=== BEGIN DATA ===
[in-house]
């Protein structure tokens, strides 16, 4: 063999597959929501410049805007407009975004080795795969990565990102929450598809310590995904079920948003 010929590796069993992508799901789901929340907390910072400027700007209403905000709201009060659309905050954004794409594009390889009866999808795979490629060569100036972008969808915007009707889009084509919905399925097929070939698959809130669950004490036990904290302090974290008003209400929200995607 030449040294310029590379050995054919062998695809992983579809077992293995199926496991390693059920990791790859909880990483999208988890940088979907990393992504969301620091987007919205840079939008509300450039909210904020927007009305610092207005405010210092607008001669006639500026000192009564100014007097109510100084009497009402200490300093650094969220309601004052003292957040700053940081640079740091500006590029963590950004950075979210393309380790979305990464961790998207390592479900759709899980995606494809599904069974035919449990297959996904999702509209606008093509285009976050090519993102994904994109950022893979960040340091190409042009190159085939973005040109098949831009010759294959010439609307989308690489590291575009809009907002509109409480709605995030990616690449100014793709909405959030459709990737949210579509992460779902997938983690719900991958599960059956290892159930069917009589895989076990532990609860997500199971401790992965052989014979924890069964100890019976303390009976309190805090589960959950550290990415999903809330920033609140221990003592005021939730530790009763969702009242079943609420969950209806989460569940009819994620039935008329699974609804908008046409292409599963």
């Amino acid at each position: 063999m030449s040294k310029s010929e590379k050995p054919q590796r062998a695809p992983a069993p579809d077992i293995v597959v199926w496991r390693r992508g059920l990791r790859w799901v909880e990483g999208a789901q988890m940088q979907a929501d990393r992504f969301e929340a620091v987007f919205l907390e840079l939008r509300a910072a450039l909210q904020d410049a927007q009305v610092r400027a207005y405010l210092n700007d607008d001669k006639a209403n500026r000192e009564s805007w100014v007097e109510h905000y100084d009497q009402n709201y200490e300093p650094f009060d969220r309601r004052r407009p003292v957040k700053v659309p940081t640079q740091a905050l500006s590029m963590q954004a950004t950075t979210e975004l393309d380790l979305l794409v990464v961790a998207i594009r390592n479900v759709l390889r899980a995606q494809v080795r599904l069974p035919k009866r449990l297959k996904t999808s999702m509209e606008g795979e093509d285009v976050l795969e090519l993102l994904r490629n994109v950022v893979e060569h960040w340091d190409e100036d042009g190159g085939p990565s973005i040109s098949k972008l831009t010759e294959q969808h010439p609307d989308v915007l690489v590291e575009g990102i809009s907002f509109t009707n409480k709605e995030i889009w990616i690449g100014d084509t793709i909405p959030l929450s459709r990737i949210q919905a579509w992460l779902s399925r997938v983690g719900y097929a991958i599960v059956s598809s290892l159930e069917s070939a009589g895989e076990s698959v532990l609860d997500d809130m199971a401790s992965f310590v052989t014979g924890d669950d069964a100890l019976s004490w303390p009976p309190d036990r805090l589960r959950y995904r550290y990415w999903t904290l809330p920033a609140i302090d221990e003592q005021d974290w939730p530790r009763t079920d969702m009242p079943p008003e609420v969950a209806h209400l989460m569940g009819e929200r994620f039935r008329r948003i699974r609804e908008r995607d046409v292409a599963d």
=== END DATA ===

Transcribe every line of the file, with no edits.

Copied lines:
[in-house]
């Protein structure tokens, strides 16, 4: 063999597959929501410049805007407009975004080795795969990565990102929450598809310590995904079920948003 010929590796069993992508799901789901929340907390910072400027700007209403905000709201009060659309905050954004794409594009390889009866999808795979490629060569100036972008969808915007009707889009084509919905399925097929070939698959809130669950004490036990904290302090974290008003209400929200995607 030449040294310029590379050995054919062998695809992983579809077992293995199926496991390693059920990791790859909880990483999208988890940088979907990393992504969301620091987007919205840079939008509300450039909210904020927007009305610092207005405010210092607008001669006639500026000192009564100014007097109510100084009497009402200490300093650094969220309601004052003292957040700053940081640079740091500006590029963590950004950075979210393309380790979305990464961790998207390592479900759709899980995606494809599904069974035919449990297959996904999702509209606008093509285009976050090519993102994904994109950022893979960040340091190409042009190159085939973005040109098949831009010759294959010439609307989308690489590291575009809009907002509109409480709605995030990616690449100014793709909405959030459709990737949210579509992460779902997938983690719900991958599960059956290892159930069917009589895989076990532990609860997500199971401790992965052989014979924890069964100890019976303390009976309190805090589960959950550290990415999903809330920033609140221990003592005021939730530790009763969702009242079943609420969950209806989460569940009819994620039935008329699974609804908008046409292409599963």
């Amino acid at each position: 063999m030449s040294k310029s010929e590379k050995p054919q590796r062998a695809p992983a069993p579809d077992i293995v597959v199926w496991r390693r992508g059920l990791r790859w799901v909880e990483g999208a789901q988890m940088q979907a929501d990393r992504f969301e929340a620091v987007f919205l907390e840079l939008r509300a910072a450039l909210q904020d410049a927007q009305v610092r400027a207005y405010l210092n700007d607008d001669k006639a209403n500026r000192e009564s805007w100014v007097e109510h905000y100084d009497q009402n709201y200490e300093p650094f009060d969220r309601r004052r407009p003292v957040k700053v659309p940081t640079q740091a905050l500006s590029m963590q954004a950004t950075t979210e975004l393309d380790l979305l794409v990464v961790a998207i594009r390592n479900v759709l390889r899980a995606q494809v080795r599904l069974p035919k009866r449990l297959k996904t999808s999702m509209e606008g795979e093509d285009v976050l795969e090519l993102l994904r490629n994109v950022v893979e060569h960040w340091d190409e100036d042009g190159g085939p990565s973005i040109s098949k972008l831009t010759e294959q969808h010439p609307d989308v915007l690489v590291e575009g990102i809009s907002f509109t009707n409480k709605e995030i889009w990616i690449g100014d084509t793709i909405p959030l929450s459709r990737i949210q919905a579509w992460l779902s399925r997938v983690g719900y097929a991958i599960v059956s598809s290892l159930e069917s070939a009589g895989e076990s698959v532990l609860d997500d809130m199971a401790s992965f310590v052989t014979g924890d669950d069964a100890l019976s004490w303390p009976p309190d036990r805090l589960r959950y995904r550290y990415w999903t904290l809330p920033a609140i302090d221990e003592q005021d974290w939730p530790r009763t079920d969702m009242p079943p008003e609420v969950a209806h209400l989460m569940g009819e929200r994620f039935r008329r948003i699974r609804e908008r995607d046409v292409a599963d």